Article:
Fast forward a couple of decades, and I still love figs, and I still love Fig Newton’s (Newman’s makes an awesome version too!), but I don’t love the preservatives, HFC, gluten, and whatever other nasties are floating around in a bag of Newtons. What to do, what to do…I know, make a healthier, vegan version of my childhood figgy treat! Enter, Skinny Figgy Bars ala  Fat Free Vegan Kitchen (which can also be found in the awesome cookbook  Vegan Holiday Kitchen by Nava Atlas), which I made a few (dozen) times last year. But that was last year. This is this year, and this year I’m eating a bit higher on the raw spectrum, so I went back to the drawing board food processor, and this is what I came up with.

Better Than Newtons

1/2 lb figs, de-stemmed (I use Turkish figs)

1/2 lb dates, pitted (I use Medjools)

1/4 c raw almond slivers (or raw almonds, crushed)

1 lemon, juiced (about 2 TBSP)

Optional: 1/4 tsp almond extract and/or pinch of sea salt

Place everything in a heavy-duty food processor and process until mixture begins to form a ball. Scoop giant tablespoons of mixture out of the food processor and roll into a ball. (Note: Mixture will be VERY sticky!) Then, you have a couple of options: either (a) place cookie balls on a dehydrator teflexx/paraflexx sheet, flatten, place on dehydrator tray, and dehydrate for one hour at 145F; then, reduce heat to around 110F and dehydrate another 2-4 hours or until desired firmness/tackiness; store cookies in the freezer or refrigerator, or (b) place cookie balls in a container and store in the freezer or refrigerator. Either option is delicious!

I shared one of these cookies with a co-worker who can’t eat chocolate, so I make a special point to share chocolate-free goodies with her, and she said the cookies were the best treat I’ve never shared with her — and she’s even paid for some of my treats before!

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gRAWnola

I finally did it; I made gRAWnola!

After reading a lot of recipes for raw granola, I finally settled on a combination I thought would suit me. And it did 🙂

gRAWnola

1 c buckwheat groats, soaked

1 c almonds, soaked

1/2 c pumpkin seeds, soaked

1/2 c sunflower seeds, soaked

1 TBSP hemp seeds, heaping (not soaked)

1 c dates, soaked

1 TBSP (or more) date soaking water

1/4 c raisins, organic

1/4 c currants, organic

Optional add-ins: cinnamon, dash salt, cacao nibs, vanilla, other seasonings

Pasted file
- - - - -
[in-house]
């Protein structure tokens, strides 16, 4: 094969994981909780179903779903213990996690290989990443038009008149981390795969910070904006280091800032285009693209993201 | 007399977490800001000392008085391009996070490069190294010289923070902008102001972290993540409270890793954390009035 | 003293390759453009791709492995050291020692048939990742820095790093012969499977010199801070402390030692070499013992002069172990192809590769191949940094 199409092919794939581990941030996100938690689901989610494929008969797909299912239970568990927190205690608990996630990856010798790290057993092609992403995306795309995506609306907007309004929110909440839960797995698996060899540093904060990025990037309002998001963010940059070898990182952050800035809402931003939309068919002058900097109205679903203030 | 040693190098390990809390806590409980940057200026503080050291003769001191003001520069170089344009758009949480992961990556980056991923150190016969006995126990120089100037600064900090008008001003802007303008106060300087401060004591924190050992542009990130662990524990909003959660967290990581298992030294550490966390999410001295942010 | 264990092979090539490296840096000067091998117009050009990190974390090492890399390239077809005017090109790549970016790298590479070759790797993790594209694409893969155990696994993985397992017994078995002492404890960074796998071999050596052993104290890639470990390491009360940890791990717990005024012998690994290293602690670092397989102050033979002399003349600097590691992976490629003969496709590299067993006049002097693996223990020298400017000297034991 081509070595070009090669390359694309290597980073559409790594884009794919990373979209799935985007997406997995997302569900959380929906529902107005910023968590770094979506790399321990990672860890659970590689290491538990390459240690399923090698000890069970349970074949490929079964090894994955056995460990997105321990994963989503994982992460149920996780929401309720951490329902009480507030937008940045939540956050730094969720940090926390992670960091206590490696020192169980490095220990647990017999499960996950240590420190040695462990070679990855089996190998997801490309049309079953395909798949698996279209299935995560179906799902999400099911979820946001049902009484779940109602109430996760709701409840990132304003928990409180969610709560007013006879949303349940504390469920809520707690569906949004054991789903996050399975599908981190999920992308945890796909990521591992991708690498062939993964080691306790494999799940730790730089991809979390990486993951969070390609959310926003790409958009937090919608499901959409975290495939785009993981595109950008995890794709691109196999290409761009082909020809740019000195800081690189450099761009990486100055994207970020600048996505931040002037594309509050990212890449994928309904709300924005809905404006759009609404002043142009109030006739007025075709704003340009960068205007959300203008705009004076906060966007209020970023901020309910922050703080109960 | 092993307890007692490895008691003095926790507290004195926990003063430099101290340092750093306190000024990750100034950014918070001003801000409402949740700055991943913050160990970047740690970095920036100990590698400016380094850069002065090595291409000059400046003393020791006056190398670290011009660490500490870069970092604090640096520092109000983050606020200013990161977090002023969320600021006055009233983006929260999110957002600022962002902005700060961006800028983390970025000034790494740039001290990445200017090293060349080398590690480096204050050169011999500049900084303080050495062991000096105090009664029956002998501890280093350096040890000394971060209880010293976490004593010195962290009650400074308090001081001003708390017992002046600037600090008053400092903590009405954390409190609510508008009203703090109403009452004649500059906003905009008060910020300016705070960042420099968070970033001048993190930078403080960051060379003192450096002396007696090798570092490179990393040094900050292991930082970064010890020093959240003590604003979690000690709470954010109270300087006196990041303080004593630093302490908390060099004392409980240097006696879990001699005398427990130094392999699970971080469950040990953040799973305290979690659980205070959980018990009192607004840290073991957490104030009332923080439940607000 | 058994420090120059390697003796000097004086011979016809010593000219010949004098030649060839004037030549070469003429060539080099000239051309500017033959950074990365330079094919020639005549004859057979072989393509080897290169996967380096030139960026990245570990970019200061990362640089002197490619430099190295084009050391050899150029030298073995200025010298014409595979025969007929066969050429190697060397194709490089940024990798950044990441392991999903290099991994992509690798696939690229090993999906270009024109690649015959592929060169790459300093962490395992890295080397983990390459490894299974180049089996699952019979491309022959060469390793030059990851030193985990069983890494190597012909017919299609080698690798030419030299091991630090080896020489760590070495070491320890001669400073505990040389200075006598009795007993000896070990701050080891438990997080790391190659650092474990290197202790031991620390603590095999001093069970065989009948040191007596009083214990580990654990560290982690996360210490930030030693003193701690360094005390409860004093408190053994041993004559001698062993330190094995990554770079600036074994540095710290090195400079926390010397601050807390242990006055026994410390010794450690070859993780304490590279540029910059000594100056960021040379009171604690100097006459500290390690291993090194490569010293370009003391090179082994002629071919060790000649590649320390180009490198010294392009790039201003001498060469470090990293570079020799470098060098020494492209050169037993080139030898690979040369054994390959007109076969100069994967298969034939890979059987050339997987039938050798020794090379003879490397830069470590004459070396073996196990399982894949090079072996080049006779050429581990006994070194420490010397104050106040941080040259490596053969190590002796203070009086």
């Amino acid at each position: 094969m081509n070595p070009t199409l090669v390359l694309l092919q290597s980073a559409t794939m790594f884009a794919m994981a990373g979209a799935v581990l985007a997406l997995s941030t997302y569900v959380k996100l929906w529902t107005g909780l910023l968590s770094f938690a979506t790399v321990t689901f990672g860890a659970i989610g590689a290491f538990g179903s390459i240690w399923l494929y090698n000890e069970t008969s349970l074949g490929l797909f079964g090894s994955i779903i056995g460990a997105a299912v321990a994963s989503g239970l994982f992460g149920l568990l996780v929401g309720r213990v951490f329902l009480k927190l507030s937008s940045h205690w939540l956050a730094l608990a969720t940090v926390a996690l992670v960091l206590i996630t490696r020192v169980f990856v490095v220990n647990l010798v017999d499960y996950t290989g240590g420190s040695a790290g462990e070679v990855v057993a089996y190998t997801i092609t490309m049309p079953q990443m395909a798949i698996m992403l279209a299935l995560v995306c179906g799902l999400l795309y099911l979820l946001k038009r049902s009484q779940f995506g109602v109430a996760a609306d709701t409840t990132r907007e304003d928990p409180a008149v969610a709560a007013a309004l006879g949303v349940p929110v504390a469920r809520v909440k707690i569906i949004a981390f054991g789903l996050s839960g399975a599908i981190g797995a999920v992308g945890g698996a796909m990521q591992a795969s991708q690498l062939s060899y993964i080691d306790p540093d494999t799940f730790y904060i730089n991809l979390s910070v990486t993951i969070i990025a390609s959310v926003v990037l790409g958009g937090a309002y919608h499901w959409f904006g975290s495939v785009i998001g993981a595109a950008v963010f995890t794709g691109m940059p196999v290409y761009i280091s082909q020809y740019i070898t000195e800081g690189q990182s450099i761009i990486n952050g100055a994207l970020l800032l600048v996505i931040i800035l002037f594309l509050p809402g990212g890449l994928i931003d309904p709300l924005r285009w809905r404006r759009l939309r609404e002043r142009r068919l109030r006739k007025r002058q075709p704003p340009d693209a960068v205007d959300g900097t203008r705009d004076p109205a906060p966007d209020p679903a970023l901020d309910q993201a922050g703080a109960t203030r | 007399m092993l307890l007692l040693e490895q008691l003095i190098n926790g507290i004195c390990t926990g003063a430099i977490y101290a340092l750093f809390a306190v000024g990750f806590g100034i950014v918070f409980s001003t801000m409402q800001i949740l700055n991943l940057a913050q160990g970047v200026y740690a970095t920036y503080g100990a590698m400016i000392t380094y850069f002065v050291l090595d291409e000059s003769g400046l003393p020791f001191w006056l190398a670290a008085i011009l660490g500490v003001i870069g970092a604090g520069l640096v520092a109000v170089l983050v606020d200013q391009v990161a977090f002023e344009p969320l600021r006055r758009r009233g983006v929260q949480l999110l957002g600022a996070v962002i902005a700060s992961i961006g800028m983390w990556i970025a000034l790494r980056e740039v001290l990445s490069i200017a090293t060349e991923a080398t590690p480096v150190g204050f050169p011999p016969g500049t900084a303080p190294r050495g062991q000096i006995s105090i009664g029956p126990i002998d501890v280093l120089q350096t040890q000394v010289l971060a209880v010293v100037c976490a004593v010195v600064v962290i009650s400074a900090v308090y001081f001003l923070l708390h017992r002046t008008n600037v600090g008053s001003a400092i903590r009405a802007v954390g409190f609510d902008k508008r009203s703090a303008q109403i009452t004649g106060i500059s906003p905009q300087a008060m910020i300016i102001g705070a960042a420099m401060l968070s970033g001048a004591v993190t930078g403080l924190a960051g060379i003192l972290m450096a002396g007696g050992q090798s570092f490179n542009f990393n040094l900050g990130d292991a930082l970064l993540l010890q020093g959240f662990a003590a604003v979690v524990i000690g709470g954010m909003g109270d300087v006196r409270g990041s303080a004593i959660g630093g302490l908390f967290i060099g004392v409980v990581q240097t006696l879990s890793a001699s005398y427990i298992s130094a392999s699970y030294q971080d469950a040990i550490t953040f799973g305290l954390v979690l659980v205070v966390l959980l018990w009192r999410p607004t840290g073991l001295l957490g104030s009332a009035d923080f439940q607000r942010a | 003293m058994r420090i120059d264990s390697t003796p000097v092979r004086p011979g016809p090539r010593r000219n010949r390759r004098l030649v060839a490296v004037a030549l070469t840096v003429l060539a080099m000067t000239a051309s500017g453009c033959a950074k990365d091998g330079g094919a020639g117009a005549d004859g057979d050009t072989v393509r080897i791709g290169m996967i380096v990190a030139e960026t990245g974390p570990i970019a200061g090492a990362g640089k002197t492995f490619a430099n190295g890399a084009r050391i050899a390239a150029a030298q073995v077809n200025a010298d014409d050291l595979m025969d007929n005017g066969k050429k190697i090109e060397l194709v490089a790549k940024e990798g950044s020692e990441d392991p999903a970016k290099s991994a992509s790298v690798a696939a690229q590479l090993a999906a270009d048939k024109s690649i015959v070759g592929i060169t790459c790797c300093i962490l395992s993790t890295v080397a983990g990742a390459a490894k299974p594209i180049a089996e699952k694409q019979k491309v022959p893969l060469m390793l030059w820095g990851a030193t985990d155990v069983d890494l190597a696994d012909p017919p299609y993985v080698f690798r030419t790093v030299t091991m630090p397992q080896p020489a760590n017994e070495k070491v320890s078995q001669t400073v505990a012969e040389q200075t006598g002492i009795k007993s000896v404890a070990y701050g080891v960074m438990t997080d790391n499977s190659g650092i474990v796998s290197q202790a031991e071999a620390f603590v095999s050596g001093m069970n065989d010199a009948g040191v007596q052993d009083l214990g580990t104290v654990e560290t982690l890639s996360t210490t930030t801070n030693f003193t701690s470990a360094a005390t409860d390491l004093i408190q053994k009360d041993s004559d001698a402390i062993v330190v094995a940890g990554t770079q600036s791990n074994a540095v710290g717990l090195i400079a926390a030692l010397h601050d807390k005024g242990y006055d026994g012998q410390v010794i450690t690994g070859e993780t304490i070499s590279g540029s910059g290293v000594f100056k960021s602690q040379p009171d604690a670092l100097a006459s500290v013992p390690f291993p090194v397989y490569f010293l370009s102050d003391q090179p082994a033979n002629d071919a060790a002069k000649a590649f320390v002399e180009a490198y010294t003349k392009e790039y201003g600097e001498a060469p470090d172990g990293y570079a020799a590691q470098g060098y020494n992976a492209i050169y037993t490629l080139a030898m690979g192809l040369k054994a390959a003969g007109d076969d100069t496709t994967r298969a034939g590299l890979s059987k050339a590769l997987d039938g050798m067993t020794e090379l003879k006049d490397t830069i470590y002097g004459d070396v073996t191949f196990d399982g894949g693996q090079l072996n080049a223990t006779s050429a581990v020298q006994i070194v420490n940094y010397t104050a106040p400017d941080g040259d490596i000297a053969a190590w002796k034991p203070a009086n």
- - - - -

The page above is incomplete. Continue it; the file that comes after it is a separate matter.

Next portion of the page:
First, make the date paste by blending the soaked dates and about 1TBSP of the date soaking water. (Use more if necessary.) You want the paste to be thick, but not too thick. It’s going to be used to make everything stick together. (NOTE: If you want to add a touch of vanilla flavor to your gRAWnola, add it to the date paste.)

Rinse and drain the buckwheat groats very well. Add them to a bowl. Add the rinsed and drained almonds, pumpkin seeds, and sunflower seeds to the same bowl. Add the raisins, currents, and hemp seeds to the bowl. Add any additional seasonings at this time. Finally, add the date paste, and stir to combine. Spread mixture onto dehydrator mesh sheets in a thin enough layer so nuts and seeds aren’t on top of each other, but not so thin that mixture isn’t sticking together. (If your gRAWnola contents are too small and fall through the mesh sheets, start your gRAWnola on a teflexx/paraflexx sheet, and transfer it to a mesh sheet after a few hours. To transfer, lay a mesh sheet on top of the teflexx/paraflexx sheet and flip.) Dehydrate for about an hour at 145F and at 110-115 for about 12 more hours.

Taste test your gRAWnola along the way. You might want it a bit chewier or a little more crisp. Dehydrate accordingly.

Oven directions: If you don’t have dehydrator or don’t want to use one, place your mixture on a parchment lined baking sheet (or use a Silpat) and bake at the lowest temperature your oven will accommodate until the mixture has reached the appropriate consistency. Check the mixture after two hours and then at least hourly after that. I haven’t tried this method, but I assume it will take at least 2-3 hours. (Kale chips done this way take 4-7 hours in my oven, which goes down to 170F.) Your gRAWnola won’t be raw anymore, but it will still be delicious!

Store your gRAWnola in an air-tight container. I have the best luck with a zip-top plastic bag (even better than a glass jar or glass bowl). Try eating it alone or with your favorite non-dairy milk.

Nut/Seed Free Options: Change up your add-ins! Don’t want to use nuts? Don’t! Don’t want to use seeds? Don’t! No hemp seeds? No problem! Try chia seeds, flax seeds or meal, sesame seeds, or don’t include any tiny seeds. The extra omega 3’s are nice, but not necessary.

Date Paste